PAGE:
In the little college town of Blitheton, fantasy creatures live cozy, normal lives right alongside humans, and werewolf barista Julie strives to be the most normal of all. But all heck breaks loose when she and her new girlfriend Selena go on a disastrous first date that ends with a magician casting a horrible spell on their friend Chet. Now it’s up to the team of mythical pals to stop the illicit illusionist before it’s too late!
The first volume of MOONSTRUCK is divided into five different issues, focusing on the main character, Julie, who is a werewolf and plus-sized Latinx woman. She is in a relationship with Selena, who is a werewolf and Black woman. Julie is a barista at the Black Cat Cafe in a small college town where she works with her best friend Chet. Chet’s gender identity is never explicitly stated, but they use they/them pronouns, and at one point, a male character and Chet show romantic interest in one another. Throughout the story, we meet different creatures, animals, and spirits who live in Blitheton, including Dorian the magician, whose magic show Julie and Selena go to for their first date and who casts a spell on Chet.
Julie and Selena, along with their friend Cass, who is an oracle, are trying to reverse the spell. While they are trying to do so, Julie experiences anxiety and when she becomes particularly overwhelmed, she shifts from human to werewolf, which she seems to fight against with all her might, but the shift ultimately happens. Her distress was juxtaposed with Selena, who seems more at ease with her identity as a werewolf, and doesn’t feel ambivalent about each shift. This comparison was something I reflected about for awhile and I think it draws a parallel to how people’s experiences with and reactions to mental health and identity vary. For example, people have different triggers. Some people might be just figuring out what triggers them and others may already know (and both of those are equally valid).
Although I loved Julie and Selena’s relationship for the most part, I felt frustrated by their lack of communication and that their relationship seemed like it went from 0 to 100 all of a sudden. At the beginning, they were barely getting to know each other on their first date, and pretty soon, they started screaming at each other and using hurtful words that were triggering, especially to Julie. Some of this was ameliorated by them agreeing to go to therapy to improve their communication, but it was only brought up briefly and flippantly. Even though I appreciated the normalization of therapy for relationship issues, I would have appreciated more acknowledgement that hurting one another, particularly so early on, was not okay.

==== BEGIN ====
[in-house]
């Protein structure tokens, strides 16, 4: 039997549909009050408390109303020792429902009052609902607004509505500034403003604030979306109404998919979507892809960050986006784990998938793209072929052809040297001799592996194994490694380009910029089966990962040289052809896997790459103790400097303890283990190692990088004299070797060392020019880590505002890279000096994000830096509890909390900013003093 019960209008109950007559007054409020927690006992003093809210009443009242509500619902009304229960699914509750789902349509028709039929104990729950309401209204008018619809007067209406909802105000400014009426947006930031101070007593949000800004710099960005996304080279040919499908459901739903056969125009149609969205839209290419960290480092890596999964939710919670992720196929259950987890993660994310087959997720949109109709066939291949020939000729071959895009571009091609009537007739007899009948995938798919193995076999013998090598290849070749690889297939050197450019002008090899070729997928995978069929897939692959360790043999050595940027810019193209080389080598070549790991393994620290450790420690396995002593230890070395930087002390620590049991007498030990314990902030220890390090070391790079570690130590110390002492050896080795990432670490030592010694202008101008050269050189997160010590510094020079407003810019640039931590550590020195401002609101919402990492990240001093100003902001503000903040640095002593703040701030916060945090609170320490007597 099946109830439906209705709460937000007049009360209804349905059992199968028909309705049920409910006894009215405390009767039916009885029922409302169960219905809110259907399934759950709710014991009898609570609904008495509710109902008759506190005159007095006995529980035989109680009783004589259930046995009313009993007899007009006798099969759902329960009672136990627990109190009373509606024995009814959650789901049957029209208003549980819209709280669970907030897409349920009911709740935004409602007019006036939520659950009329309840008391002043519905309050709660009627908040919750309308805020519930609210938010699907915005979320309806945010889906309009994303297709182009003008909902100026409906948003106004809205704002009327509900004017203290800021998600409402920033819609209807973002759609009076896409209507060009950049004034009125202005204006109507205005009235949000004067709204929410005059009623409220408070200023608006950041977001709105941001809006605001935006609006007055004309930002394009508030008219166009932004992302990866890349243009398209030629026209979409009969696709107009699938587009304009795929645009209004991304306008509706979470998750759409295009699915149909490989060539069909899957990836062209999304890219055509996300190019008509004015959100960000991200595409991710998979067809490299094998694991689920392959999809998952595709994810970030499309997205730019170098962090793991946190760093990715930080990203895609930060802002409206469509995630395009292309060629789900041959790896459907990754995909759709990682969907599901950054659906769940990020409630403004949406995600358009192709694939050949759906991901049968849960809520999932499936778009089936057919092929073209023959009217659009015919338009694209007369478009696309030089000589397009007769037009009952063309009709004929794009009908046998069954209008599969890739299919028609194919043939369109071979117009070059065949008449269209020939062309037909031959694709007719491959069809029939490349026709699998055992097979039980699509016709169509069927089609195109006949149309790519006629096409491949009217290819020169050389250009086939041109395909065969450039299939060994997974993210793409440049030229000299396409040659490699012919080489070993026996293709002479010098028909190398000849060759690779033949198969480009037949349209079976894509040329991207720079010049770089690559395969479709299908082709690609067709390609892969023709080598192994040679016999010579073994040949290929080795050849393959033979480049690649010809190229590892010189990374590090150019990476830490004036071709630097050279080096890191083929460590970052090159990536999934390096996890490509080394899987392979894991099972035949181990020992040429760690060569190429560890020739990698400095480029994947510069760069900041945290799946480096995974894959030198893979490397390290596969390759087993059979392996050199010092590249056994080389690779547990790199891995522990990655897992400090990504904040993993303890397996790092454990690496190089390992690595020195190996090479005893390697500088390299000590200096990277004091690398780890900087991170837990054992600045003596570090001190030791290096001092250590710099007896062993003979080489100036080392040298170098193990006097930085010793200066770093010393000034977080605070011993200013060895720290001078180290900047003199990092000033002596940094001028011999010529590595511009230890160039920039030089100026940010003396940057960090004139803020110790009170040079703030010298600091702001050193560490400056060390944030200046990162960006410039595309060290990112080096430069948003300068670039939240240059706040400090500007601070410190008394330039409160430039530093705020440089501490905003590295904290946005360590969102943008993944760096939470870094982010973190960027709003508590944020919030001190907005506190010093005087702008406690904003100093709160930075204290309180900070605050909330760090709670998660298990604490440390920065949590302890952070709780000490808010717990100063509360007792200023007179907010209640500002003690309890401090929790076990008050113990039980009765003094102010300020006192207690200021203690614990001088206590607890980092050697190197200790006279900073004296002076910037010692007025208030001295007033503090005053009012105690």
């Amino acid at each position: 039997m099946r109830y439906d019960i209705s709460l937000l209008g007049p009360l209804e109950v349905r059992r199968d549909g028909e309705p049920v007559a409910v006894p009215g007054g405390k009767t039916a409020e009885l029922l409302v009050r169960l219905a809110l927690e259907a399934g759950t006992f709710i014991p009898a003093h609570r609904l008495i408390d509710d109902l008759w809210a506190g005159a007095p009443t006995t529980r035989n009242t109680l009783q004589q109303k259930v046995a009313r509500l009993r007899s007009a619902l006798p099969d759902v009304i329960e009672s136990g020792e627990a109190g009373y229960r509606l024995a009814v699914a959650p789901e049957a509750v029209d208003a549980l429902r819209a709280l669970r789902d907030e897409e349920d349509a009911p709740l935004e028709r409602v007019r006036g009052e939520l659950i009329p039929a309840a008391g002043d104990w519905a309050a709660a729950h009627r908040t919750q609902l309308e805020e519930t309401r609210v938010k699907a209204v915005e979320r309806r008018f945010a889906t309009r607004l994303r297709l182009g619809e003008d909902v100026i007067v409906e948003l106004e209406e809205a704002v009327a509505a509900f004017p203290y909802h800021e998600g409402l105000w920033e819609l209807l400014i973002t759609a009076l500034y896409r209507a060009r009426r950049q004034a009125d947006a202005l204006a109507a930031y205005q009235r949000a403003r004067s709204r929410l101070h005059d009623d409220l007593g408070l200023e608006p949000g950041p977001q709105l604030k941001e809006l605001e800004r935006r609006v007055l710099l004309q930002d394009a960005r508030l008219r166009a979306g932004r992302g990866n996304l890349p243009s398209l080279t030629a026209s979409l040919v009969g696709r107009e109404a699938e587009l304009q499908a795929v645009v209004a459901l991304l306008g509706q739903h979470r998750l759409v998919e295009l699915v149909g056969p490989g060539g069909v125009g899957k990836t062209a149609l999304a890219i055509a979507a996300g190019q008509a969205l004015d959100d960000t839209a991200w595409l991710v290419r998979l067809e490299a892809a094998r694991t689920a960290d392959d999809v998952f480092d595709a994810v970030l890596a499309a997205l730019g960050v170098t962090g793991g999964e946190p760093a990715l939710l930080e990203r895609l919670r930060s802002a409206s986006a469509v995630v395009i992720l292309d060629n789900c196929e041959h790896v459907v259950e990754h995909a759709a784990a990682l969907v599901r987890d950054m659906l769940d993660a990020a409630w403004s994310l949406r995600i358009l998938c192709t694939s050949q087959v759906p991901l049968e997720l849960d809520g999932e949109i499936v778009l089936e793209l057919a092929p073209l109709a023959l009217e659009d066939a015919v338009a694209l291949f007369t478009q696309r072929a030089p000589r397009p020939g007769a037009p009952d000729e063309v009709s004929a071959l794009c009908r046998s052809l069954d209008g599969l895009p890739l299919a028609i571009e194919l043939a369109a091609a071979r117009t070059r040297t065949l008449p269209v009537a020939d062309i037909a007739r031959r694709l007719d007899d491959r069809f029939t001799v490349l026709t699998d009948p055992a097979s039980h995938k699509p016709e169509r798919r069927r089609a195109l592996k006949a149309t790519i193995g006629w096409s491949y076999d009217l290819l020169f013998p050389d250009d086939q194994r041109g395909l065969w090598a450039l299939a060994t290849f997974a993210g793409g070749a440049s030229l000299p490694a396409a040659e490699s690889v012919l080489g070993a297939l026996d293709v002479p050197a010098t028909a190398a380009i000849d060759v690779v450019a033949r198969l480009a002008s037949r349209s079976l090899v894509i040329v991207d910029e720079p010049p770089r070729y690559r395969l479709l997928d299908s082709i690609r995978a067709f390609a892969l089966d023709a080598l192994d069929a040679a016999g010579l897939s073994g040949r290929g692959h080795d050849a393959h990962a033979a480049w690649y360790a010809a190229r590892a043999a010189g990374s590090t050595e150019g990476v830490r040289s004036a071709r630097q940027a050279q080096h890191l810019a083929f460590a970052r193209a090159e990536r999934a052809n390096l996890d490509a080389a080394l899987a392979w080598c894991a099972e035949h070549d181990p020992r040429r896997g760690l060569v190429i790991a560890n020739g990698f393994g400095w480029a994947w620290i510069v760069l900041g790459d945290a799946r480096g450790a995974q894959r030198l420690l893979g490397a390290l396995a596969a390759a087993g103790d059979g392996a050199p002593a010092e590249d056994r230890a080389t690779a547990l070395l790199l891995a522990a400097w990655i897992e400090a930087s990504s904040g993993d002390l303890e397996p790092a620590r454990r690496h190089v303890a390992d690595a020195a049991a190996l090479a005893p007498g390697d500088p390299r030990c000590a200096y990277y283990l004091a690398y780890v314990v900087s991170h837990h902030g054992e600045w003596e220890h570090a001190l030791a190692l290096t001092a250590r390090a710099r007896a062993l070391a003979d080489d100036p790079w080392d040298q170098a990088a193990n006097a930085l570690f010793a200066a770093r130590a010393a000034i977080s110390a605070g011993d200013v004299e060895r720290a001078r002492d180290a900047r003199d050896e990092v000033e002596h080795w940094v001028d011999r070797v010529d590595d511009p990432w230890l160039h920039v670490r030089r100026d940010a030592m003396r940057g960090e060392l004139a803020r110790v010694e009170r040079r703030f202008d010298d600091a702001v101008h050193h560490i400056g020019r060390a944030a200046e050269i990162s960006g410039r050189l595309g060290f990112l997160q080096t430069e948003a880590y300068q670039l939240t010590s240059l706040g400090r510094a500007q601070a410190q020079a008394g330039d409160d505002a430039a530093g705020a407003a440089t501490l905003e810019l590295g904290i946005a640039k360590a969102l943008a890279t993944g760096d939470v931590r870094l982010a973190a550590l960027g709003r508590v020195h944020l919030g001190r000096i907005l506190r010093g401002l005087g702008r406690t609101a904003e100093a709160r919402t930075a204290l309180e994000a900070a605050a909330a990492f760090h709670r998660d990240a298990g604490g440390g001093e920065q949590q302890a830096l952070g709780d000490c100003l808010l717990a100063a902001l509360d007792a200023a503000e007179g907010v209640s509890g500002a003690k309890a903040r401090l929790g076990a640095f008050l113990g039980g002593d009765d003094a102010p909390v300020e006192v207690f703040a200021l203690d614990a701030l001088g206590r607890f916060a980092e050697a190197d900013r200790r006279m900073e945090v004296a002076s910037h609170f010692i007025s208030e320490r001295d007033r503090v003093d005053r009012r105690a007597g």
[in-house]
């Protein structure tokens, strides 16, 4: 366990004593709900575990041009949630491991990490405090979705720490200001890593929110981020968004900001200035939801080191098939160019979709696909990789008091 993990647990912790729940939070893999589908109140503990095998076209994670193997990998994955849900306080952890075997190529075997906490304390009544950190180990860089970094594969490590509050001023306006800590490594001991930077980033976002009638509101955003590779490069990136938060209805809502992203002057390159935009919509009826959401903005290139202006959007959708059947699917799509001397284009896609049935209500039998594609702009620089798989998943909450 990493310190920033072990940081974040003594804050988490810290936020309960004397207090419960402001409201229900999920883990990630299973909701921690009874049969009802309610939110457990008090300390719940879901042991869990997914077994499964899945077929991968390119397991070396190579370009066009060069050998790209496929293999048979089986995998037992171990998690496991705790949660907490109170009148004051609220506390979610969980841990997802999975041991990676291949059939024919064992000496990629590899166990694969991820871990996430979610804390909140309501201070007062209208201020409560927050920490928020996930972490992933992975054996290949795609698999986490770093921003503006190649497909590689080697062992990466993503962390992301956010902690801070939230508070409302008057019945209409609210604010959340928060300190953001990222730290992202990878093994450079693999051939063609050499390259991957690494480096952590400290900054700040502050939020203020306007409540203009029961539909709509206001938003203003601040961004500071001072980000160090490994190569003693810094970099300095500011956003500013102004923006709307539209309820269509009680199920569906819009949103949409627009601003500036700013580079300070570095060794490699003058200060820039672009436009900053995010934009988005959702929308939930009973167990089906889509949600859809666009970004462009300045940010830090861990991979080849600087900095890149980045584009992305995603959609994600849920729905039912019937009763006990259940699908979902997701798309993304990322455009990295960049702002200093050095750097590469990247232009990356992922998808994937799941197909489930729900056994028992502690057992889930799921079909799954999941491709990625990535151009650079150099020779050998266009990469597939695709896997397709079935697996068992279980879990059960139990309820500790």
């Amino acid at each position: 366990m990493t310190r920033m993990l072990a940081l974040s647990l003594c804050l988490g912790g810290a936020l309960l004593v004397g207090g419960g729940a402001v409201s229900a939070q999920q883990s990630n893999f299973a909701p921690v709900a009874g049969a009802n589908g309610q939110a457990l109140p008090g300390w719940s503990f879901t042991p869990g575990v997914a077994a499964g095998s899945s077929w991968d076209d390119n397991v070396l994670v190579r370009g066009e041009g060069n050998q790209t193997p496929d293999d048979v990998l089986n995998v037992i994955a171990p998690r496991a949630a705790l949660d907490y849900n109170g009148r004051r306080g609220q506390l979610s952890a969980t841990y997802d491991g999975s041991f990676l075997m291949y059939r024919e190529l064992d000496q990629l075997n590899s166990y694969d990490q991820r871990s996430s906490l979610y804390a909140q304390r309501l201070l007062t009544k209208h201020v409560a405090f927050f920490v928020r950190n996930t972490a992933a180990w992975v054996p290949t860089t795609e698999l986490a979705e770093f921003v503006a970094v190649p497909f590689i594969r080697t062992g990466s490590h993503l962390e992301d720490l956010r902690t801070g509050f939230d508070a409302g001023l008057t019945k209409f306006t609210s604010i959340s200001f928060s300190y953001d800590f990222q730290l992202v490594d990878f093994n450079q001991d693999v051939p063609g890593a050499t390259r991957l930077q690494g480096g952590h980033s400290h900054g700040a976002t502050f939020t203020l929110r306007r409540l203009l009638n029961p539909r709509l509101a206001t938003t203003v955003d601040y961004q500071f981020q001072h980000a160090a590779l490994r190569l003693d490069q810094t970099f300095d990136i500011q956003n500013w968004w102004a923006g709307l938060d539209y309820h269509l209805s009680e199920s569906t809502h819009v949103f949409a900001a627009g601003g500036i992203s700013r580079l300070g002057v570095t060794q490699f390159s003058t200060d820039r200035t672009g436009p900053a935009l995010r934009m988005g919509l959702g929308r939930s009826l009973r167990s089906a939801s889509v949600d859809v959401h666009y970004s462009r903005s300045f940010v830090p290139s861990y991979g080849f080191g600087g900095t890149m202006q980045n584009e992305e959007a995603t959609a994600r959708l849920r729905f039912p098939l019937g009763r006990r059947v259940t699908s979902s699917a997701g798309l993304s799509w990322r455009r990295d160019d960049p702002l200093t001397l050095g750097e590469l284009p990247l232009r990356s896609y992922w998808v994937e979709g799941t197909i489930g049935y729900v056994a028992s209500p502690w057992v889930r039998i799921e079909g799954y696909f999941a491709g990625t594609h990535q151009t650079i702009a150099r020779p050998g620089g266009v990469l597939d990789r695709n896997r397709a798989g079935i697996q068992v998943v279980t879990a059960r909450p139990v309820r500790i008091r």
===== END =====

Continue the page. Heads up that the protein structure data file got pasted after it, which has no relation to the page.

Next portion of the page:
I thought it was so sweet that Julie loves books and wants to become a ghostwriter. There are breaks from the main narrative to show a mirrored storyline in a book series that Julie adores called Pleasant Mountain Sisters, who are solving a mystery. There are also breaks for seemingly random sections called Ask a Know It All, where every time, people can write in and ask various local celebrities for advice. Both of these asides were mildly to moderately invasive in different ways. The former was intrusive because the art style was simpler, involving more bold lines and saturated color, but the change was visually jarring. However, the change was also helpful because it greatly distinguished the two stories from one another. The latter was intrusive because while these pages were fun, they didn’t seem to have anything to do with the main narrative. With this volume only being 120 pages, I would have preferred less of these breaks.
Even so, I enjoyed the art style and colors overall. The illustrator mostly used less saturated purples, pinks, and pastel warm colors like yellow and orange. Think Taylor Swift’s music video for Me!, but with less blues and greens. In the scenes at the coffee shop, there were muted browns and beiges which created a warm and inviting setting, and I could smell the coffee in the air sitting on my couch reading. The colors added to the whimsical, more light hearted urban fantasy feel, and accompanied the animal puns and quips about colonialism well.
At some points, I felt confused by the plot, especially in the back half of the five “issues”. There seemed to be a lack of continuity between frames, especially towards the end when the plot became more frenetic, so it was difficult to orient the setting in any specific scene. My confusion was especially great in the scenes that involved Dorian and a spirit character and revolved around magic, because they had a lot of what I suspect was sudden movement in the dark and took away from the art style and colors I mentioned previously. The frantic feeling was heightened as the magic storyline went on because there was very little explanation of what was going on, and the lack of connection between panels didn’t help. As one would expect, Julie and Selena eventually came head to head with the antagonists but the final scene was blown past very quickly and I think everything could have been more fleshed out and paced more appropriately.
MY CONCLUSION: RECOMMENDED, WITH ASTERISKS
MOONSTRUCK Vol. 1 was a lot of fun, and I appreciated the representation of different races, skin tones, body shapes, genders, and sexualities. I thought the art style and colors used for the main narrative were beautiful and suited the whimsical quality of the story. However, parts of the plot felt muddled and the pacing was not appropriate. If you can suspend your disbelief and just want a rollickin’ feel-good time, this might be the graphic novel for you.
Is this book for you?
Premise in a sentence: Julie, a werewolf, goes on a date to a magic show with her new girlfriend Selena but their friend Chet falls under a spell, and chaos ensues.
Genre: Light hearted urban fantasy graphic novel
Trigger/content warning: anxiety, body image challenges, relationship issues